Thermodynamic Driving Forces


Objective: Extend the non-equilibrium thermodynamic description of immiscible two-phase flow to include gravitational, osmotic, chemical and thermal driving forces with the aim to construct a consistent and general description of immiscible two-phase flow.

Principal Investigator WP5: Professor Signe Kjelstrup. Partners: Profs. Dick Bedeaux, Eirik Grude Flekkøy, Bjørn Jamtveit, Bjørn Hafskjold, Miguel Rubi, Øivind Wilhelmsen, Claire Chassagne. Researcher: Amiri Seyed Ali Ghoreishian. PhD-candidates: Olav Galteland.

It is important to extend the description of flow in porous media beyond the Darcy or Washburn regimes.  Flow can also occur in two-phase systems due to temperature gradients.  For instance, the transport of water vapor across hydrophobic pores, enables us to use low temperature waste heat to clean contaminated water solutions cf. Figure 5.1.

Transport of particles across a non-wetting pore due to a temperature difference across the pore. The particle stays in the gas phase. Picture courtesy: Olav Galteland.

The use of thermal and other driving forces for porous media transport is interesting for instance in the modelling of frost heave in geophysical contexts. Electroacoustic signals can be used to characterize the state of clay and consolidated muds. For this, the interplay between theory and experiments is essential.

Plenary lectures at international conferences and distinguished lectures

  1. Signe Helene Kjelstrup. Flow in porous materials – as seen from thermodynamics. Invited lecture, Interpore, Rotterdam, May 7-11, 2017
  2. Signe Helene Kjelstrup. Understanding the interface resistance to heat and mass transfer.  Invited plenary speaker, Gordon Research Conference: Micro and Nanocale phase change heat transfer, Galveston, January 9-13, 2017
  3. Signe Helene Kjelstrup. Small and large system’s thermodynamics. From molecules to process descriptions. Guest lecture, Scoula Normale Superiore, Pisa, Marc 14-17, 2016

Media coverage

  1. Article on how research on waterdroplets can contribute to improve weather forecasts and climate models was picked up by several national media outlets such as Gemini, Teknisk Ukeblad,, and international media outlets such as Sciencedaily, Nanotechnology now,, Terradaily, Science magazine, Chemeurope (German), and several other webpages and blogs, 2016-05-14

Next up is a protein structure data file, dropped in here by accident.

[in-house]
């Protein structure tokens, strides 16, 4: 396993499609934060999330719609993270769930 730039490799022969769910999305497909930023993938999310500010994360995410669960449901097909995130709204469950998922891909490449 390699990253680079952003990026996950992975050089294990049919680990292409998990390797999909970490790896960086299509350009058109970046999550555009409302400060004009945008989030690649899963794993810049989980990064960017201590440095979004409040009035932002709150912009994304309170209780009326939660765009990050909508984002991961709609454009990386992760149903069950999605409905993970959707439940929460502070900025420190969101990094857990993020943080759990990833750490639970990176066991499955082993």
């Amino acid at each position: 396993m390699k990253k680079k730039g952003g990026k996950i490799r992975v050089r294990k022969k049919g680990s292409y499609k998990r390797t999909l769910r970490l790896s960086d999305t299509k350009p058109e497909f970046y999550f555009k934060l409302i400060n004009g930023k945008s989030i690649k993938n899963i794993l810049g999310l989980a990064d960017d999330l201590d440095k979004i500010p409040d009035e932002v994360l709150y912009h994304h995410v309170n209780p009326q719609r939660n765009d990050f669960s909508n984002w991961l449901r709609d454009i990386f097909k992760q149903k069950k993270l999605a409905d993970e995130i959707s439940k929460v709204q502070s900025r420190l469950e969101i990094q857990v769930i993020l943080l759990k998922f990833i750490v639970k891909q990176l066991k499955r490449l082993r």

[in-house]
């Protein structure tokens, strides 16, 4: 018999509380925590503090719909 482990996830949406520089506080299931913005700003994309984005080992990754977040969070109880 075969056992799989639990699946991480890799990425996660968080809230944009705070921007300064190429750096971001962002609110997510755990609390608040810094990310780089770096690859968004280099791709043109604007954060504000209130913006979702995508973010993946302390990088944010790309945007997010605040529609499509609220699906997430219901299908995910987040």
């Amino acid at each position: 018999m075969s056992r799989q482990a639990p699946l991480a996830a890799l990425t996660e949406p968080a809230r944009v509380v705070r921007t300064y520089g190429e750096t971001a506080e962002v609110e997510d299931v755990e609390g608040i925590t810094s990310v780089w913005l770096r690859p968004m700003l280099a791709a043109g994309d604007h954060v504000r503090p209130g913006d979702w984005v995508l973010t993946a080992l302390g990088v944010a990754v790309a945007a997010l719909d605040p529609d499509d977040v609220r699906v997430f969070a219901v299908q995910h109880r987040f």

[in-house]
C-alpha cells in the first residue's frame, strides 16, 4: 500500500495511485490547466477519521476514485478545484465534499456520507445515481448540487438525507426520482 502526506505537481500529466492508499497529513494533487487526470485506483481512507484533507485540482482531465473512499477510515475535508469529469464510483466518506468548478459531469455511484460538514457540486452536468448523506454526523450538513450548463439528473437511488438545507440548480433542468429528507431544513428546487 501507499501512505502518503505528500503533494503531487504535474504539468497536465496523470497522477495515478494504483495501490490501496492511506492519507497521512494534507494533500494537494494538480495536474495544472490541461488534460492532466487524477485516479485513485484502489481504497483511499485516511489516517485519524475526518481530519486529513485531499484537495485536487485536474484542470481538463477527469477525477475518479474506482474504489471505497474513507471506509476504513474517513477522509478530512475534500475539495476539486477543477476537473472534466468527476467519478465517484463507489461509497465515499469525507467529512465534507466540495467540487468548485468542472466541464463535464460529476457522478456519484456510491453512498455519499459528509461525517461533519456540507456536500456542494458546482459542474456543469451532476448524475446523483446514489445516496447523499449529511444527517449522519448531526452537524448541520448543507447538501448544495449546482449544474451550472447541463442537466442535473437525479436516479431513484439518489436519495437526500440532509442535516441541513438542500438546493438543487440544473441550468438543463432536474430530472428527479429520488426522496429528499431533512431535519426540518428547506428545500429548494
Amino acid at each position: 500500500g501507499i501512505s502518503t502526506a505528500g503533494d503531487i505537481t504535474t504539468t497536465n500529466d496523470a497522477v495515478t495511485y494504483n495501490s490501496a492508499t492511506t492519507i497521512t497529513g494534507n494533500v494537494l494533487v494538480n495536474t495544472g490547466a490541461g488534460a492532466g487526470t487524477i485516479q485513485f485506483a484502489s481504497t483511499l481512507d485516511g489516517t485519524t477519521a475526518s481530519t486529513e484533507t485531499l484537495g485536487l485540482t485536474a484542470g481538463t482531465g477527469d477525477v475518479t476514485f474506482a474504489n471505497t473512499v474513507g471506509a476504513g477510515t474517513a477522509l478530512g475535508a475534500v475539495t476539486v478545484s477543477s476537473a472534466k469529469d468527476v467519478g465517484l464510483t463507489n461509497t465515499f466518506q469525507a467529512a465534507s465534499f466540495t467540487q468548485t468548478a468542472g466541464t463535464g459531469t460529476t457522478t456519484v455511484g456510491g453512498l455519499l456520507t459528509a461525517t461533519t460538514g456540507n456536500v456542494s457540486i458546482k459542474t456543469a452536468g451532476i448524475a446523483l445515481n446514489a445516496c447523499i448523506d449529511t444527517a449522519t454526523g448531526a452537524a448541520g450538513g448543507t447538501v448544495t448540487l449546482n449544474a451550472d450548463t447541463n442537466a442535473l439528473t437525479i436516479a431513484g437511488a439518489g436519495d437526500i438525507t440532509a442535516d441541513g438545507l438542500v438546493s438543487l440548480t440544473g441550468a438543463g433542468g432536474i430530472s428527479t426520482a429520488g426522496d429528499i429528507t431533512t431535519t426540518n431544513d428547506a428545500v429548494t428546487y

2. Two page article in the Norwegian magazine “Aftenposten vitenskap” about our research on waterdroplets, 2016-04-25

Selected articles before center launch

  1. Riccardo Rurali, Luciano Colombo, Xavier Cartoixa, Øivind Wilhelmsen, Thuat T. Trinh, Dick Bedeaux, and Signe Kjelstrup. Heat transport through a solid-solid junction: the interface as an autonomous thermodynamic system, Chem. Chem. Phys. (2016). doi:10.1039/C6CP01872F
  2. Elisa Magnanelli, Øivind Wilhelmsen, Mario Acquarone, Lars P. Folkow, Signe Kjelstrup. The efficiency of a reindeer nose: The Nasal Geometry of the Reindeer Gives Energy-Efficient Respiration, Non-Eq. Thermodyn. 42 (2016) 59-78 doi: 10.1515/jnet-2016-0038
  3. Øivind Wilhelmsen, Thuat T. Trinh, Anders Lervik, Vijay Kumar Badam, Signe Kjelstrup, and Dick Bedeaux. Coherent description of transport across the water interface: From nanodroplets to climate models, Rev. E 93 002800 (2016). doi:10.1103/PhysRevE.93.032801
  4. Isha Savani, Dick Bedeaux, Signe Kjelstrup, Morten Vassvik, Alex Hansen, Santanu Sinha, Ensemble Distribution for Immiscible Two-Phase Flow in Two-Dimensional Networks,  Physical review E 02/2017; 95(2). doi:10.1103/PhysRevE.95.023116
  5. Luuc Keulen, L.V. van der Ham, J. Haanemaijer, N.J.M. Kuipers, Thijs Vlugt, S. Kjelstrup, Membrane distillation against a pressure difference, Membr. November 2016 · Journal of Membrane Science 11/2016; 524:151-162. doi:10.1016/j.memsci.2016.10.054

Selected articles from 2017

  1. Maria Barragan and Signe Kjelstrup, Thermo-osmosis in Membrane Systems: A review. Non-Equilib. Thermodyn (2017). doi: 10.1515/jnet-016-0088
  2. M. Rubi, A. Lervik. D. Bedeaux, and S. Kjelstrup, Entropy Facilitated Active Transport, J. Chem. Phys. 146 (2017) 185101; doi:10.1063/1.4982799
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